As “quits” increase, time to revisit and revitalize engagement strategies
By Kristen Leverone on September 11, 2012
In July the “quits” rate—a measure of an employee’s ability to voluntarily change jobs—rose in the private sector, up from June and up over last year. Is this the beginning of a trend? Are more employees developing the confidence needed to take risks and change jobs?
Experience indicates that when the economy is faltering, most employed workers hold on to their jobs even though they could be less-than-ideal fits, making calculated decisions to keep their heads down and plug away until the economy bounces back. Now, as the economy continues to slowly improve, employees may begin to feel they’ve weathered the storm and can begin to put out feelers for something new. This is especially true for younger employees who may not have as much invested in an organization and/or position as a more experienced worker.
The latest Job Opening and Labor Turnover Survey—or JOLTS—from the U. S. Bureau of Labor Statistics shows a quits rate of 2.1% in the private sector in July 2012, up from 1.9% in June. The number of quits rose to 2.3 million in July 2012 from 2.1 million in June, and up from 1.8 million at the end of the recession in June 2009. However, it still remains far below the 2.9 million recorded at the beginning of the recession in December 2007.
Two regions—the South and West—experienced an increase in the quits rate over the month (the South increased from 2.0% in June 2012 to 2.3% in July 2012 and the West increased from 1.6% in June 2012 to 1.9% in July 2012). The Northwest and Midwest reported no change in quits rate. Industries reporting increases in quits over the month include professional and business services, real estate, construction, and leisure and hospitality.
We anticipate the number of quits will continue to rise as the economy improves. Consequently, now is the time to examine your company’s engagement initiatives. What is your organization doing to retain your key talent—your best and brightest? Here are some suggestions on where to start:
- Educate managers on why individuals leave organizations, the cost of this lost talent, and the critical role that managers play in developing and retaining key employees. If you’re not monitoring and evaluating turnover statistics, you’ll find it difficult to develop strategies to counteract an exodus of employees.
- Invest in career development. This is especially critical to retain your younger employees. According to the BLS, on average, Gen Y employees only remain employed at a company for a year-and-a-half. There is a perception that younger workers are more impatient so organizations must offer career development opportunities to keep them interested, challenged and engaged. Employees without career options may become complacent and look elsewhere for advancement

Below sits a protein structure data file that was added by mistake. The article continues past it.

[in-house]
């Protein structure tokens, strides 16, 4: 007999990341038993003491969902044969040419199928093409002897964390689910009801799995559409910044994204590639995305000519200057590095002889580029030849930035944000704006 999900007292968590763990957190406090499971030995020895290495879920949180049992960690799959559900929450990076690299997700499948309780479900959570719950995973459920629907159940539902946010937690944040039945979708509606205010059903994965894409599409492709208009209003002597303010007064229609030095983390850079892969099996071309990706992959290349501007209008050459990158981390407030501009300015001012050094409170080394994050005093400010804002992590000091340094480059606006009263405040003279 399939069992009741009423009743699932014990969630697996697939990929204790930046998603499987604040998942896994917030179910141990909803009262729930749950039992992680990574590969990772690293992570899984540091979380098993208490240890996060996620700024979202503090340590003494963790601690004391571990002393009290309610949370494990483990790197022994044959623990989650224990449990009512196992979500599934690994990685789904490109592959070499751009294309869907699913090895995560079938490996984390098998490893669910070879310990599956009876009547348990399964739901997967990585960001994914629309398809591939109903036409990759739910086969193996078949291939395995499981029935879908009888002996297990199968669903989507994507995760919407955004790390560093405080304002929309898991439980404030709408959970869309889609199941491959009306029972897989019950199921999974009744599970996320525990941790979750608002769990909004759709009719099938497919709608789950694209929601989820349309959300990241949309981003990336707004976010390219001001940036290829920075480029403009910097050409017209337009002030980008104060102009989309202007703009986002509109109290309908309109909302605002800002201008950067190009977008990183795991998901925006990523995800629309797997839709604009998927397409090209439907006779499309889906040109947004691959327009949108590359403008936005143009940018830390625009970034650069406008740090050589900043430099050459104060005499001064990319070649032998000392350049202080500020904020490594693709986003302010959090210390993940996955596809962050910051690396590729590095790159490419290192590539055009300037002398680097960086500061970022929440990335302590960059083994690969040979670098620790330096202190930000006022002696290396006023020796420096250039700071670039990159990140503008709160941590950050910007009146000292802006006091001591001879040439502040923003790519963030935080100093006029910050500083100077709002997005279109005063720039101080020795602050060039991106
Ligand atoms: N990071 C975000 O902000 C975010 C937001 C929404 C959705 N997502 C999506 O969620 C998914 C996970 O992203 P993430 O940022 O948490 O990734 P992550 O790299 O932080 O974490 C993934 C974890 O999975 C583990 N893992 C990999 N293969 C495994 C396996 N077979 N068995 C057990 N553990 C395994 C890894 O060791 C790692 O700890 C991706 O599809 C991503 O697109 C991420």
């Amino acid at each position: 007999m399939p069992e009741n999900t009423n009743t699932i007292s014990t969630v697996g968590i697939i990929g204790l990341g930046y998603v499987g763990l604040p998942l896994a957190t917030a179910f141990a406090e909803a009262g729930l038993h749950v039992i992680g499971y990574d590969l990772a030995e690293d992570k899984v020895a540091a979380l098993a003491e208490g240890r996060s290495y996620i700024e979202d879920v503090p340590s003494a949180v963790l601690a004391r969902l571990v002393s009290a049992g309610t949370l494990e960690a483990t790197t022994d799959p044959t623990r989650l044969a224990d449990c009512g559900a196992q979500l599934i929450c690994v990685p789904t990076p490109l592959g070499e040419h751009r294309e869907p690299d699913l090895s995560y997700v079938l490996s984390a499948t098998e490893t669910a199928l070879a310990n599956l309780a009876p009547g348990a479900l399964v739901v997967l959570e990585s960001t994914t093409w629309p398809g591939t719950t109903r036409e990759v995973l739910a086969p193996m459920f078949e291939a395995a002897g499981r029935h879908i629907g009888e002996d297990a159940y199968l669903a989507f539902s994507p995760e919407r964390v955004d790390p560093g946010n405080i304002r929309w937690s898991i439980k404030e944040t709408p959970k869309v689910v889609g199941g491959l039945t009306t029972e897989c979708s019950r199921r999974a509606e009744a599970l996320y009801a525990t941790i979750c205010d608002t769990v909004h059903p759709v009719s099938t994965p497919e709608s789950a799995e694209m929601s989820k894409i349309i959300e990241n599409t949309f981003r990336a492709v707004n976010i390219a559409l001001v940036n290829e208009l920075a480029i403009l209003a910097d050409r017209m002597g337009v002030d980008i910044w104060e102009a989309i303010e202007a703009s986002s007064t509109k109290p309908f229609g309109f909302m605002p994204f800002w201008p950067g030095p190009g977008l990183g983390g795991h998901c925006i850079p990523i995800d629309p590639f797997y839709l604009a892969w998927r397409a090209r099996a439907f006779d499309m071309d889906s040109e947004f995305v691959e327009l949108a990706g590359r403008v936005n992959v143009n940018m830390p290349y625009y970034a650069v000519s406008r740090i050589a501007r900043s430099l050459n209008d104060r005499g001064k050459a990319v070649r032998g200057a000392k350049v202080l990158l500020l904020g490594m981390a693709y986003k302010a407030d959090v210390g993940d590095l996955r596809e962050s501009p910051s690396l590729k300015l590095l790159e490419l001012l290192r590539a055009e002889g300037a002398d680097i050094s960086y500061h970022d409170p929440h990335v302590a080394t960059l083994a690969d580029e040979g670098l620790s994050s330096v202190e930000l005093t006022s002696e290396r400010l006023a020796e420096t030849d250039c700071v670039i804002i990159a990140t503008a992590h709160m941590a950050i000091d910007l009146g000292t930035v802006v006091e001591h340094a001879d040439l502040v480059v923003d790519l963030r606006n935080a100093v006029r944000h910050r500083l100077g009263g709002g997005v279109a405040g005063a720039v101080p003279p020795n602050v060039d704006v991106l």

- Train managers on how to coach team members to keep them motivated and aligned with the mission and strategies of the organization. Help managers learn and develop the skills and confidence to identify, develop and retain talent. Institute a process to assist managers in the development of action plans for retaining critical team members.
- Recognize and reward performance. Acknowledge efforts and success. Today’s employees seek advancement, so reward high performers with new projects that expand their skills and play to their strengths.
- Offer competitive salaries and benefits packages. Research your competitors and salary/benefits in your region to see how your organization stacks up. Competitive salaries and benefits will not only help retain high performers, but it will aid in attracting the market’s best talent.
- Foster a company culture with values, beliefs and norms that promote innovation, transparency and development. Make your employees feel valued and connected to the larger mission and strategy of the organization.
Prepare your organization now to weather the wave of “quits” anticipated as economic conditions strengthen. Don’t let your company’s productivity, innovation and future fall victim to the recovery.
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